In life as in death, FPJ was a kind soul.
Movie people saw him, in reel and real life, as the knight in shining armor and the savior of their lives—from emotional to financial woes. He was larger than life and the quotidian saw him as the other god.
In his turf, he was one of the prime movers of the local Actors Guild as he sat as one of its early leaders.
Among his objectives was to raise the talent fees of his fellows and to alleviate the condition of the poor and marginalized stuntmen, extras, stand-ins etc in his ranks, a dream he in his own little big way was able to achieve a pittance many of his own money he put where his mouth was.
Showbiz people called him Manager as if he was the owner and administrator of the whole film and television businesses anyone could easily reach out to his helping hand.
Later, in the larger context, he dreamt of delivering the whole nation from pilferage and abject poverty so he ran for the highest post of the land and lost. It shattered his dream of serving the people in his simple whims. It was more complex in the public service arena.
In my forty three years in movie journalism, I had the most memorable and thought provoking even absurd encounters with him. At first, I was just an outsider looking in to the barrages of his exploits.
According to veteran entertainment writer Alice Vergara, FPJ was a friend not only during drinking sprees and other celebratory moments but more so, in times of need. “We would drink beer the whole night. When the dawn broke, we would disperse but before we parted ways, he would share his pamasahe (fare) with us,” recalled Alice.
Vergara would always stay with FPJ as one of his retinue if not as a drinking buddy or a member of the movie press. She would always pamper herself when he was around.
Small movie and TV people would swarm around him especially after he was done with his work. He would be approached of any kind of request—donation for a project, alms for the dead, financial support for a sick person, standing as sponsor in a wedding, baptismal or debut or just a special guest in a party etc.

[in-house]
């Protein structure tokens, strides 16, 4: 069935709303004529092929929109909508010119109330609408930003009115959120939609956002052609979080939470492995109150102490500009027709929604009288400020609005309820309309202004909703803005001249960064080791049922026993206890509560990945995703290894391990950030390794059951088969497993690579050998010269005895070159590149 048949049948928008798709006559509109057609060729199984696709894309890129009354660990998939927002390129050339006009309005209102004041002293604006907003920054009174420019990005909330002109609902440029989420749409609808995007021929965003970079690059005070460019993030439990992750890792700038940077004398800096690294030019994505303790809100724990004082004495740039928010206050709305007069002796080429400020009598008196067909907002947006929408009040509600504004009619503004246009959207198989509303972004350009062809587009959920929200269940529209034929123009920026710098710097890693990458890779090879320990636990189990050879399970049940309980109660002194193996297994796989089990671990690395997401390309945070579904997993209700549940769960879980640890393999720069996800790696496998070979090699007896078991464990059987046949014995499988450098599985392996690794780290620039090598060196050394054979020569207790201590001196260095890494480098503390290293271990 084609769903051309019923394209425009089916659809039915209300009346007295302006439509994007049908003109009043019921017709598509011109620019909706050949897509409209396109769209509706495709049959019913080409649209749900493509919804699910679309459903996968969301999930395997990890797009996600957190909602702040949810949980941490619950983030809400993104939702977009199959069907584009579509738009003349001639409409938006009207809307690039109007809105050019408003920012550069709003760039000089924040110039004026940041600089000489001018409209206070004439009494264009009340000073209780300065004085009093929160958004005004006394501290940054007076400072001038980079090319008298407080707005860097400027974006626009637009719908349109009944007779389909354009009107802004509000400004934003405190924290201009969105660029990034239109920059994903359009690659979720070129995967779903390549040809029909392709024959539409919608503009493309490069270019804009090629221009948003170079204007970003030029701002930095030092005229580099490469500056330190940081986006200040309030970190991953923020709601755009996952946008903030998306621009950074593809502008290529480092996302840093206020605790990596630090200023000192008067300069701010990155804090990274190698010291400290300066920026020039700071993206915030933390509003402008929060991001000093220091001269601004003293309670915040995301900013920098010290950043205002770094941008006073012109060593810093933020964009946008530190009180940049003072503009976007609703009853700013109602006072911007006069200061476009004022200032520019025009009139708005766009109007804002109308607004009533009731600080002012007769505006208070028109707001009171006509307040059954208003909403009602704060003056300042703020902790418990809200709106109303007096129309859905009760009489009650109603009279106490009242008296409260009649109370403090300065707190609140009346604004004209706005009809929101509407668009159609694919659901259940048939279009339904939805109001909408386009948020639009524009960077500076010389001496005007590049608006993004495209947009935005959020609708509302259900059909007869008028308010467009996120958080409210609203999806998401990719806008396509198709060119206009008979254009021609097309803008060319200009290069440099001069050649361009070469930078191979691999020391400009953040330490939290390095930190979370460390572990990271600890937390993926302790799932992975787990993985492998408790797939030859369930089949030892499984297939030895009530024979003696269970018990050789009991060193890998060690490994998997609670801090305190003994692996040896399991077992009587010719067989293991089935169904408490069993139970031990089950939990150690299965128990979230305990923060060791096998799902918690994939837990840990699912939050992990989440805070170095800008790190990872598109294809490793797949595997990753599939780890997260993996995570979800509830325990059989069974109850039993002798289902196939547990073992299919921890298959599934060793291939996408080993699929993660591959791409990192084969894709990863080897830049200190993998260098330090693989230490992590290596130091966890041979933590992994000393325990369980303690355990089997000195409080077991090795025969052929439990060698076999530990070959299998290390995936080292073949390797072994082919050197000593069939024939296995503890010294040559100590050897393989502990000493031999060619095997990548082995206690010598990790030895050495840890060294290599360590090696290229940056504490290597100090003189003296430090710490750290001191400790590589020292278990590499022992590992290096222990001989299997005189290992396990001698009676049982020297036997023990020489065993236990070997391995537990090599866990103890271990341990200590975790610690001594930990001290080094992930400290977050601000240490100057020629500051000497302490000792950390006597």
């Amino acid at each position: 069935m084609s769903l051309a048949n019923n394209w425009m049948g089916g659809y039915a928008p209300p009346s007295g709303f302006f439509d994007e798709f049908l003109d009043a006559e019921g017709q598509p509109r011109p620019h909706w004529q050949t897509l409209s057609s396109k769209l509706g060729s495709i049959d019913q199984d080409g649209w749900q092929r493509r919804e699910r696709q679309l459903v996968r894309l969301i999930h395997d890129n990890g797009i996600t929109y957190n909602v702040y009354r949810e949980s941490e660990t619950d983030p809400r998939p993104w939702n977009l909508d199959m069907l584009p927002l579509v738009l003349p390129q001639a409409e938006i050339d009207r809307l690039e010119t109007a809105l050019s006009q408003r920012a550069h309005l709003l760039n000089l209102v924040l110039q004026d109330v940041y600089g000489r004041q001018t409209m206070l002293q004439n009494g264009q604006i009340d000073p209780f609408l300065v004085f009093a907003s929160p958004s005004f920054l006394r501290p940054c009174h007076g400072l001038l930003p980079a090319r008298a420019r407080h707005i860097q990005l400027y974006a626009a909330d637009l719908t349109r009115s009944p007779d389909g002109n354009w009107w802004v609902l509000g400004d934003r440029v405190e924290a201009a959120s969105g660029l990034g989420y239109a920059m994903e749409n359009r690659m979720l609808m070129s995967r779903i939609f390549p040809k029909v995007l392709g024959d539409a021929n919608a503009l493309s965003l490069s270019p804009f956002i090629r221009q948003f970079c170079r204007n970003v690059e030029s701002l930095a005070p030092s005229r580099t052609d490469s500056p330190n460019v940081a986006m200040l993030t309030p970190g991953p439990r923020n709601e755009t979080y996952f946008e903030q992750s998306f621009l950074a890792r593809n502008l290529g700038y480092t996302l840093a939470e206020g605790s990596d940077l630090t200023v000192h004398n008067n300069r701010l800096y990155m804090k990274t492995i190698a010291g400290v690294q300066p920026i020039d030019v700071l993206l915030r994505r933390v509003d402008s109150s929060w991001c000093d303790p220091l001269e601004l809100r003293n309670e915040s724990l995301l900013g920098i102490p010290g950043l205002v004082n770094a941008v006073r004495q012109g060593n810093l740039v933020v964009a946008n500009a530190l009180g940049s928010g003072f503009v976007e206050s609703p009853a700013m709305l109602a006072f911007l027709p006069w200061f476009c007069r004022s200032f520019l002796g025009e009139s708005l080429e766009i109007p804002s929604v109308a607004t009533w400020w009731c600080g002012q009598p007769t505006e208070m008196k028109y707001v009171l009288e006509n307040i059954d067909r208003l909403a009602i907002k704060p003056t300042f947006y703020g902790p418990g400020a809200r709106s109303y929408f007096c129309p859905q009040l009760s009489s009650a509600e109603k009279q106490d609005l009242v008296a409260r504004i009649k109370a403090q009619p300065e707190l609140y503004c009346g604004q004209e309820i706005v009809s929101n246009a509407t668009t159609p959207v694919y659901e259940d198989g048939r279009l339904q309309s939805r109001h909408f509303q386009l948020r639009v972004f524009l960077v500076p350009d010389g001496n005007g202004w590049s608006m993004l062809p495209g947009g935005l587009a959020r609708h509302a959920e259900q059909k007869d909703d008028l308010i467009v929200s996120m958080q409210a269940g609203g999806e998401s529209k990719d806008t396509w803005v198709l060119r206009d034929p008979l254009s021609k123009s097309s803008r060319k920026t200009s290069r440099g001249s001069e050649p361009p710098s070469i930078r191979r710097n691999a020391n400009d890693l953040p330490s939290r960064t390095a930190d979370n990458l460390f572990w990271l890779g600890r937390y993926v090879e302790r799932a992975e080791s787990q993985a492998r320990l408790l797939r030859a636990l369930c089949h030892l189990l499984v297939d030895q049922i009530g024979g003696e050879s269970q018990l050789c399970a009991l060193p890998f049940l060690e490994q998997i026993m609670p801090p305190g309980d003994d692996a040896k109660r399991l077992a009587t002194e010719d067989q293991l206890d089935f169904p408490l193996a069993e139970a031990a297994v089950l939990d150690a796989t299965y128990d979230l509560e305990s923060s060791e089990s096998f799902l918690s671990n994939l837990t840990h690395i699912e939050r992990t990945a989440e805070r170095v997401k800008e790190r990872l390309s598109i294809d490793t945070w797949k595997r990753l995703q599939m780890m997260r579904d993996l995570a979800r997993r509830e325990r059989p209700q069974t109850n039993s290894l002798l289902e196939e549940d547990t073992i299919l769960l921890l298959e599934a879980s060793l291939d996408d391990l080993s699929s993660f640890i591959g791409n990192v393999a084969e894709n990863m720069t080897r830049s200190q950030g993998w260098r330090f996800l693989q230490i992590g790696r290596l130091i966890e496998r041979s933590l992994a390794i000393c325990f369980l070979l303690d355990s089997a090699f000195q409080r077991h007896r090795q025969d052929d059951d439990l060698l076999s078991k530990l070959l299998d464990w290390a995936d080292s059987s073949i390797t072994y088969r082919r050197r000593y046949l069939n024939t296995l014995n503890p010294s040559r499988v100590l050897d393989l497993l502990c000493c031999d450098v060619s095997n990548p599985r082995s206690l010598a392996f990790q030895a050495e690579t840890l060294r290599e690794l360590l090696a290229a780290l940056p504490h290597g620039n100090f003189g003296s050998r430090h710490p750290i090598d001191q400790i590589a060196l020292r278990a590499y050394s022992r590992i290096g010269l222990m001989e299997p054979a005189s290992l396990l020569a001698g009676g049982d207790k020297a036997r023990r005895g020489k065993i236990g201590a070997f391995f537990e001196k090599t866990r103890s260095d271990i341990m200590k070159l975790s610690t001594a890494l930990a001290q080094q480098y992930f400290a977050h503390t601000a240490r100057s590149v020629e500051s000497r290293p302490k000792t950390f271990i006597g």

I was with the late Helen Vela when we went to FPJ’s shoot of a Ben Hernandez film somewhere in Quezon City. He was just sitting in one corner his face being made up. Afterwards, he would huddle with the crew. He was kind of elusive especially to a newbie like me. He would talk to Helen straight to her eyes without looking elsewhere.
After the shoot, he would gather all the production personnel even outside his own and at least, give them a piece of his professional thought if not a penny from his pocket.
He knew it was hard for the working class to make both ends meet and the only way he knew was to share his blessings.
This trait however impulsive and emotional was rubbed in to one of his sisters-in-law Zeny Marcelo-Poe, the common-law wife of FPJ’s half-brother Conrad Poe. Zeny just as a simple lady would share her life with the most underprivileged in our society like her feeding programs in Calabarzon, Central Luzon, Palawan, Metro Manila and a lot more places.
During our outreach project of Lopez, Quezon International’s Gift-Giving in San Rafael Elementary School in Barangay San Rafael in Lopez, Quezon last June 2, 2018, Marcelo-Poe shared her kind heart by giving the kids and the parents t-shirts and ballers from Grace Poe.
Aside from Coca-Cola and Wilkins which also supported the gift-giving, Zeny gave her thoughts on the current wave of Corporate Social Responsibility or CSR, a civic consciousness among big companies and multinationals.
Zeny is thankful for FPJ’s influence on her.